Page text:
Yale law professor Heather K. Gerken is among the country’s most prolific and creative federalism scholars. In cooperation with two co-authors (Ari Holtzblatt and James T. Dawson—hereinafter, “Gerken & Co”) she has embarked on a project to develop a theory of “The Political Safeguards of Horizontal Federalism.”
This panel is a great summary of the various positions on the sexual assault issue. There were two people on the right – one conservative and one sounding more libertarian – and two on the left – one representing the Administration and one representing a women’s group. Everyone played their parts perfectly.
While I recommend listening to the entire panel, here is a brief summary of the presentations with some of my own commentary.
1. The first panelist was Lara S. Kaufmann, Senior Counsel & Director of Education Policy for At-Risk Students at the National Women’s Law Center. Her presentation was a stereotypical talk on the subject by a member of a feminist interest group. Kaufman focused on how women are at risk, offering statistics and other evidence entirely devoted to showing the risk, and literally said not a word about the due process rights of people accused of sexual assault. It is as if she does not care about them.
My guess is that her presentation was not very persuasive to a Federalist Society audience. It would have been more effective if it had acknowledged and attempted to rebut the due process concerns and the charges that sexual assault statistics are often spurious. But she did neither.
The Federalist Society is the most important civic organization formed in the last forty years. Even academics are coming around to the conclusion. In 2010 Steve Teles wrote a marvelous book, The Rise of the Conservative Legal Movement, which rightly gave the Federalist Society pride of place as an organization that held the legal right together by providing a place to debate fundamental issues. As Teles observed, because the Society did not take positions in litigation or before legislatures, it was able to attract both libertarians and conservatives who were united both by their antipathy to left liberal establishment and their view that the Constitution should be read according to its original meaning rather than as a document that changed with the times.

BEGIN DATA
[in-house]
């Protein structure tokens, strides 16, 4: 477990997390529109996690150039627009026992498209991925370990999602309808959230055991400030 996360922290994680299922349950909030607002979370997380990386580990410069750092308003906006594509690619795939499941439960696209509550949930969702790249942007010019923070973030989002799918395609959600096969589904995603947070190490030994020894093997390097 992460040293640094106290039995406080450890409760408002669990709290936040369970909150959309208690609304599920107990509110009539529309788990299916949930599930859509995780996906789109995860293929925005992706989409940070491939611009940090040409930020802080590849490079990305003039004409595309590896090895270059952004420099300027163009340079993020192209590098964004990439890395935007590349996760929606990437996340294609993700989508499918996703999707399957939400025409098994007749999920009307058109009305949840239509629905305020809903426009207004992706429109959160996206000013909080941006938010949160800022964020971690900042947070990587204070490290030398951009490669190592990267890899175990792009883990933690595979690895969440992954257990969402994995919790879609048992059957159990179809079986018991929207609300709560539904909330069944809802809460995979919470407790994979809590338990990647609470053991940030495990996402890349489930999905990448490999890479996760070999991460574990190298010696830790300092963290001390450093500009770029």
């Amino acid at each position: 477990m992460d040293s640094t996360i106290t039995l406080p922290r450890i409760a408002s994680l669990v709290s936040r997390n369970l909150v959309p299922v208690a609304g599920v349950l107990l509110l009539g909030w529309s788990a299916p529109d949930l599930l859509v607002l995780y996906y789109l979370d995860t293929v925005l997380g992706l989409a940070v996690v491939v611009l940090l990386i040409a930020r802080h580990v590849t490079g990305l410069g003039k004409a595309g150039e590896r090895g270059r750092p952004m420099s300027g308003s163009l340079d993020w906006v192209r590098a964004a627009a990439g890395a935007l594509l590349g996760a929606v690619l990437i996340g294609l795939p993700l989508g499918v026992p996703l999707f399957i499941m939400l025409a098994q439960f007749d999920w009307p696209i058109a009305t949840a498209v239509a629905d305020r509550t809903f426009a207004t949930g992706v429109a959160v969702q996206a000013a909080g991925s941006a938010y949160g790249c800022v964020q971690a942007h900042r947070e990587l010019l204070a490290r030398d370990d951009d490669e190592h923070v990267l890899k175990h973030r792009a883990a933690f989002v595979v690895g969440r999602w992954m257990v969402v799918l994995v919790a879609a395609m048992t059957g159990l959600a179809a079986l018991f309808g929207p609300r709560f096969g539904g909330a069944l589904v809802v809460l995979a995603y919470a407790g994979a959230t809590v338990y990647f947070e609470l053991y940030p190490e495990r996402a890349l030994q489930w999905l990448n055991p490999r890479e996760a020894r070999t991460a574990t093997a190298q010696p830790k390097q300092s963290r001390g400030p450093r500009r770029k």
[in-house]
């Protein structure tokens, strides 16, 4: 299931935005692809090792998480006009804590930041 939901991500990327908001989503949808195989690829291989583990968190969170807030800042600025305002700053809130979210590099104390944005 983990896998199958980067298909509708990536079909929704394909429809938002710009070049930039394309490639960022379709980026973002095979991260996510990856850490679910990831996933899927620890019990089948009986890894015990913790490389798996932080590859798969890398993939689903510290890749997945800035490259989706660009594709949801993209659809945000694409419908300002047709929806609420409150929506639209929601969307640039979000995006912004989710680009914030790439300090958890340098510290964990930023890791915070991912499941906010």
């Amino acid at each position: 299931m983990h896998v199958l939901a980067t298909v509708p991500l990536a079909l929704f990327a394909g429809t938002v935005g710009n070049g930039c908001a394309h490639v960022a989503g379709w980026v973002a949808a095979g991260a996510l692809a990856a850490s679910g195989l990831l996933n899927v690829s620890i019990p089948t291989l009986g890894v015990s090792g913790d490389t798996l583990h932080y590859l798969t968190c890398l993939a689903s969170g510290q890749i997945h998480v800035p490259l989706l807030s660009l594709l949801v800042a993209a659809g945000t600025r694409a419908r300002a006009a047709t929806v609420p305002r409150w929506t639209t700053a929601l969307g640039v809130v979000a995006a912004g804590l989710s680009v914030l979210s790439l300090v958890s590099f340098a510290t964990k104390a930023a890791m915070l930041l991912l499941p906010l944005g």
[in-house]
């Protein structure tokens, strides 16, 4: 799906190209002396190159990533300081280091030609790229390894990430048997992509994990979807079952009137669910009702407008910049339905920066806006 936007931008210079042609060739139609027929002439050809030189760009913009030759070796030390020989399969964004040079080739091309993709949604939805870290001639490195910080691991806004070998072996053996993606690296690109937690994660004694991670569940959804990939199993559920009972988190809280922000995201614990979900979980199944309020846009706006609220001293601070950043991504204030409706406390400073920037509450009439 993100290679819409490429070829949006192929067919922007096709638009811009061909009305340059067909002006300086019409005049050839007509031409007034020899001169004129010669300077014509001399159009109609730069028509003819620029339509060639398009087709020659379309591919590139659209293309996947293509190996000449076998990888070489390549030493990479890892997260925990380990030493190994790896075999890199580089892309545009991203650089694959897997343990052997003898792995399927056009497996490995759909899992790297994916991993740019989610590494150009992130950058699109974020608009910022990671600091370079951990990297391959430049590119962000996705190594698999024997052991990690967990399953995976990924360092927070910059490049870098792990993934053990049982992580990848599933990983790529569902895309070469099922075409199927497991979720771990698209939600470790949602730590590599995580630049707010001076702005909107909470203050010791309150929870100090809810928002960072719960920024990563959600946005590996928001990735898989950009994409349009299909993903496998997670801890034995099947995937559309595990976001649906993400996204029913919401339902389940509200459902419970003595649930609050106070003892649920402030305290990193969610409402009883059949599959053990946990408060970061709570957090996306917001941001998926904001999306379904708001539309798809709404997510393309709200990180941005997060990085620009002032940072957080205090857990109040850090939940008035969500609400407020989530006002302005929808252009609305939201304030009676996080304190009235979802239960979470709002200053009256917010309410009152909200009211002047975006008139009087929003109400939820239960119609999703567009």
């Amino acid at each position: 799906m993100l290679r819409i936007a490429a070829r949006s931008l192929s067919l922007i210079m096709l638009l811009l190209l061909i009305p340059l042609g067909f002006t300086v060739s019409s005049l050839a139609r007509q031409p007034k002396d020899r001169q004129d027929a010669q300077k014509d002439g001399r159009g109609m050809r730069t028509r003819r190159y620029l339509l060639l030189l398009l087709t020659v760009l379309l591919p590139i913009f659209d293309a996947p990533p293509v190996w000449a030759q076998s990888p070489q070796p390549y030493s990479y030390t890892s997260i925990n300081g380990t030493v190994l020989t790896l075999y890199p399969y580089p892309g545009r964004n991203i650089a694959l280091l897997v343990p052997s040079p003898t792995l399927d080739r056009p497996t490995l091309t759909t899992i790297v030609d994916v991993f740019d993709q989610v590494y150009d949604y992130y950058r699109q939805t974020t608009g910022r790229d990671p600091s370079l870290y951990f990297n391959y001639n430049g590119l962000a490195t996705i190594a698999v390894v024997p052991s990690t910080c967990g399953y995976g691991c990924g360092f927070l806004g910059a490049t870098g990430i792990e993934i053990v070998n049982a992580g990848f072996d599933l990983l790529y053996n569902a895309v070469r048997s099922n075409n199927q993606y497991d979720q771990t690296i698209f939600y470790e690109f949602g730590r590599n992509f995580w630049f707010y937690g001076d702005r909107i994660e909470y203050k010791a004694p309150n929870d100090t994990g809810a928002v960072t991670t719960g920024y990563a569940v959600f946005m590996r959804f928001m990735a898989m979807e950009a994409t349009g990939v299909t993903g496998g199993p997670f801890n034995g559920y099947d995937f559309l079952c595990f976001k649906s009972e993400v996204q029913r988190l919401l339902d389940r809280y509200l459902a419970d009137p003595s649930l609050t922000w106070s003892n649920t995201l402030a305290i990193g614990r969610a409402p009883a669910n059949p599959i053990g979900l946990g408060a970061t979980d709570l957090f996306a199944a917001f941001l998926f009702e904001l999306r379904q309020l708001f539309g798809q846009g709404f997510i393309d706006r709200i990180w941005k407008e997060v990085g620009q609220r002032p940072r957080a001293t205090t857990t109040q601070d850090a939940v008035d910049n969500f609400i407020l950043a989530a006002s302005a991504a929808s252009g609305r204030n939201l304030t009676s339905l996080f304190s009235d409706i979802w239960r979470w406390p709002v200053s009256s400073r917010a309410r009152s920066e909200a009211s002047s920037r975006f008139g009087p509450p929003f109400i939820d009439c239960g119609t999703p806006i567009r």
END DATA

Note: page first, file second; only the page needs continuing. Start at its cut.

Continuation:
In a new book, Ideas with Consequences, Amanda Hollis-Brusky attempts to chart the Federalist Society’s actual legal influence, particularly on the Supreme Court. I reviewed the book Friday for the Wall Street Journal. While it is not as good a book as that of Steve Teles, it does show how ideas refined at the Federalist Society conferences have made their way into Supreme Court opinions, in such areas as the Second Amendment, federalism, and campaign finance regulation.
Oddly enough in a book which has Ideas in its title, Hollis-Brusky at times slights the importance of the intellectual environment the Federalist Society has created.
Who would argue with the Declaration of Independence’s claim that “all men are created equal”?
But one immediately runs into trouble. What about the Declaration limiting it to “men”? Are women equal? They did not have the right to vote at the beginning. Yet, Thomas Jefferson and the other Founders certainly believed women were morally equal and were covered under the generic term “men,” for mankind. Was that enough?
In his brilliant book The Ideological Origins of the American Revolution Bernard Bailyn wrote: “English law—as authority as legitimizing precedent, as embodied principle, and as the framework of historical understanding—stood side by side with Enlightenment rationalism in the minds of the Revolutionary Generation.” The Constitution itself was a product of those same minds caught between the traditions of the common law and the axioms of the Enlightenment. Understanding the Constitution correctly depends on giving appropriate weight to its common law background.
The judicial duty of clarity along with judicial methods of clarification reflects the common law background of judicial review.
Denise A. Spellberg, Associate Professor of history and Middle eastern Studies at the University of Texas at Austin, is the author of the highly regarded work, Politics, Gender, and the Islamic Past: The Legacy of ‘A’isha Bint Abi Bakr. She was involved in controversy in 2008, when she reviewed the galleys of a novel, The Jewel of Medina, for Random House, and criticized the work on many grounds including warning a number of times that the book might instigate violence among some Muslims, specifically against Random House and its employees. Random House then withdrew publication of the book, but the novel was subsequently published in a number of countries, including the United States.